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The Ruark R410 is a confident-sounding, thoroughly engaging, and accessible all-in-one music system graced with looks that’ll make anyone stand and stare.


  • Tremendous looks
  • Wide range of wired and wireless connections
  • Easy to use
  • Confident and engaging audio


  • On the pricey side
  • TV performance is merely fine
  • Sharp but slightly thin midrange

Key Features

  • HDMI eARC/ARCCan connect to a TV for two-channel sound
  • Wi-FiStream over AirPlay 2, Spotify Connect, Tidal Connect, and Chromecast
  • RotoDialOperate via integrated or wireless RotoDial control


All-in-one systems have become popular, as hi-fi brands look to offer a one-box solution that’s accessible and appeals to a market that shies away from traditional hi-fi. An example of this is the Ruark R410.

It’s an all-in-one system with streaming at its core, but it’s versatile too, able to be used as a TV speaker or connected to a turntable or CD player (though USB).

Its appeal is wide-ranging, especially for those who want minimum fuss and given Ruark’s history for excellent-sounding products, this has the hallmarks of a music system that could stay in your home for years.


  • Fabulous looks
  • Portrait display
  • Heavy, tough build quality

Does it need to be stated that the Ruark R410 looks fantastic in the flesh? If that isn’t the case, then let me confirm it – this is a high-quality all-in-one system that feels premium from top to bottom.

It is well built – the exterior is hard (give it a knock), robust, and smoothly finished. The wood panelling (made from sustainable wood) lends the R410 a natural look. The design removes that austere look that hi-fi can have for something more pleasant and accommodating.

Ruark R410 design up close
Image Credit (Trusted Reviews)

It’s not as unique-looking as the Sonus faber Omnia, but will stand out in any room it’s placed in. Ruark’s motto is that the R410 is designed to be seen and I can’t say that I disagree.

It is a heavy unit at 9.5kg, and at 560mm wide and 325mm deep, the Ruark R410 requires space and a firm surface to plant it on.

I like the portrait orientation of the display – Ruark says it’s intended to mirror a smartphone, and it is also just a different choice that marks the Ruark out as different from the herd. Four inches in size and in full colour, the screen stands out from whatever angle it’s viewed from – artwork looks as good on the display as it does on your mobile device. It can be a little hard to read text from a distance, though.

Ruark R410 display
Image Credit (Trusted Reviews)

It comes packaged with two RotoDial controllers: one integrated into the R410’s top surface, the other is a matching remote you can use from the comfort of your listening position. The question of whether two are necessary is a relevant one, especially as you’ll be queuing tracks from your mobile device as well.

But I think it’s worth having two given the RotoDial offers access to controls and settings that you wouldn’t be able to reach on a smartphone unless there’s access to an equivalent app. The RotoDial is small and easy to hold in the hand, rechargeable through a USB-C port, and connects to the main unit via Bluetooth.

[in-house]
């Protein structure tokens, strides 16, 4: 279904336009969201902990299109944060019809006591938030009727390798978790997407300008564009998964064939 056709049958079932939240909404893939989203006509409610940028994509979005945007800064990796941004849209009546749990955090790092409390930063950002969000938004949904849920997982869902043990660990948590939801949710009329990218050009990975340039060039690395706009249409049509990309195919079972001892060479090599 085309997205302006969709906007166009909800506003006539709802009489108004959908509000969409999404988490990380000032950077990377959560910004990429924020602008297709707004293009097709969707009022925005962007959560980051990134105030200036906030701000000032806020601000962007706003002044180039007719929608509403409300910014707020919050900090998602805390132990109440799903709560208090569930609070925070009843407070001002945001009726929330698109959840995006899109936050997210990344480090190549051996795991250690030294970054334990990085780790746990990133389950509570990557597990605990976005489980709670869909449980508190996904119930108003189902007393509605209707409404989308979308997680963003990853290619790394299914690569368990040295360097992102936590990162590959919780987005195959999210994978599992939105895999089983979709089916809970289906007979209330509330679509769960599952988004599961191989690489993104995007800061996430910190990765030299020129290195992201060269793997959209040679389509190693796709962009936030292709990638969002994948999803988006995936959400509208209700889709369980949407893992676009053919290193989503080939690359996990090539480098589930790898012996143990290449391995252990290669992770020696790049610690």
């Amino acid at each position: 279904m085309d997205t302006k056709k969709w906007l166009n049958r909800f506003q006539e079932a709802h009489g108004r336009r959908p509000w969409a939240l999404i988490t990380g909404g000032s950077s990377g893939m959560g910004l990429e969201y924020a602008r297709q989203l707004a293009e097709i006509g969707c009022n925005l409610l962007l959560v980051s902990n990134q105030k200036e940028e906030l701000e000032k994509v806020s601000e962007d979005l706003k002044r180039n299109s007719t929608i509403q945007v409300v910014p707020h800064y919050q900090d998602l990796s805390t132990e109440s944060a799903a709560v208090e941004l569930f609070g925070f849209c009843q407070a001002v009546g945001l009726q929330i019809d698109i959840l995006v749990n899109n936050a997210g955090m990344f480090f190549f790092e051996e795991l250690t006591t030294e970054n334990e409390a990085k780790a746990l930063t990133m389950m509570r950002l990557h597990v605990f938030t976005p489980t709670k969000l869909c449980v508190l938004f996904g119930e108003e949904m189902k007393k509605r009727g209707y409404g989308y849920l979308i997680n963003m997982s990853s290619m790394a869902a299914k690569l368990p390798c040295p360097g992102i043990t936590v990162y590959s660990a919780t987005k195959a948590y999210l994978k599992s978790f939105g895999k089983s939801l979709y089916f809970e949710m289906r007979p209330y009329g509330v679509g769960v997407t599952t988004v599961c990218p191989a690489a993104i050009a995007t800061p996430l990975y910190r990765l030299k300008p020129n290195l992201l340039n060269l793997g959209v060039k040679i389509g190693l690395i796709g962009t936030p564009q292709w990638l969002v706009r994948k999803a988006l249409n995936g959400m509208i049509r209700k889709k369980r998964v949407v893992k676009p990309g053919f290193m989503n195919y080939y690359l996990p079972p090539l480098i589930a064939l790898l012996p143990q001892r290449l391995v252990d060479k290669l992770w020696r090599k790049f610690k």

Ruark R410 RotoDial controller
Image Credit (Trusted Reviews)

Pairing is simple and quick – it takes less than a minute – and the latency is good, though getting used to how it works took me a little while. I’m so used to seeing the ‘return’ button as the one to press when going backwards through the menus, and that is the case here. But if you want to return to the screen where artwork is displayed, you must press the menu button again.

The Ruark R410 is available in two finishes. My review sample is soft grey lacquer with walnut grille, and the fused walnut veneer cabinet and grille finish looks even better.


  • Can be connected to a TV
  • Wealth of streaming options
  • 20 presets

Physical connections include stereo RCA line input, subwoofer output (mono RCA), optical audio input, phono input (Moving Magnet RIAA), HDMI ARC/eARC, Ethernet, and a USB input.

And of course, there’s an aerial/tuner for those who want to listen to FM, DAB, and DAB+. Internet Radio is also there for those who want easy access to stations from around the world.

Ruark R410 connections
Image Credit (Trusted Reviews)

The USB input can facilitate CD playback via a USB connection, the HDMI input allows for connection to any HDMI-toting TV, while the phono input allows for a turntable to be slung alongside this system.

Prefer playing music from your mobile device? The R410 offers plenty of ways to get connected. Spotify Connect and Tidal Connect are both built in, so you can stream directly from those services with your mobile device acting as the remote.

Apple AirPlay and Chromecast are built in as well, and the benefit of having these two streaming protocols is that the R410 can sit within a multi-room setup if you have other devices in the home that are compatible. There are no Alexa and Google voice smarts.

Ruark R410 sources
Image Credit (Trusted Reviews)

Streaming services such as Amazon Music, BBC Sounds, Qobuz, and Deezer can be cast to the Ruark. DLNA is also possible if streaming from devices on the same network. Bluetooth 5.1 offers another means of flinging tracks, with SBC, AAC, and aptX HD streaming supported.

If you’re not using the USB port to connect a CD drive, it can be used for file playback; and the Ruark can playback AAC (320kbps/96kHz), WMA up to 48kHz/320kbps), WMA 9 up to 48kHz/256kbps and final FLAC, ALAC (Apple Lossless), and WAV up to 32-bit/384kHz.

You are presented with 20 presets, and after an issue where for whatever reason they weren’t working, I finally managed to set some. The total number is global and not specific to each mode, and I found you can’t hop from one type of connection to another. If you’ve set a preset for AirPlay, you need to be on an AirPlay connection to recall it. I imagine there will be some who’ll feel they can gallivant from one connection mode to another.

Ruark R410 presets
Image Credit (Trusted Reviews)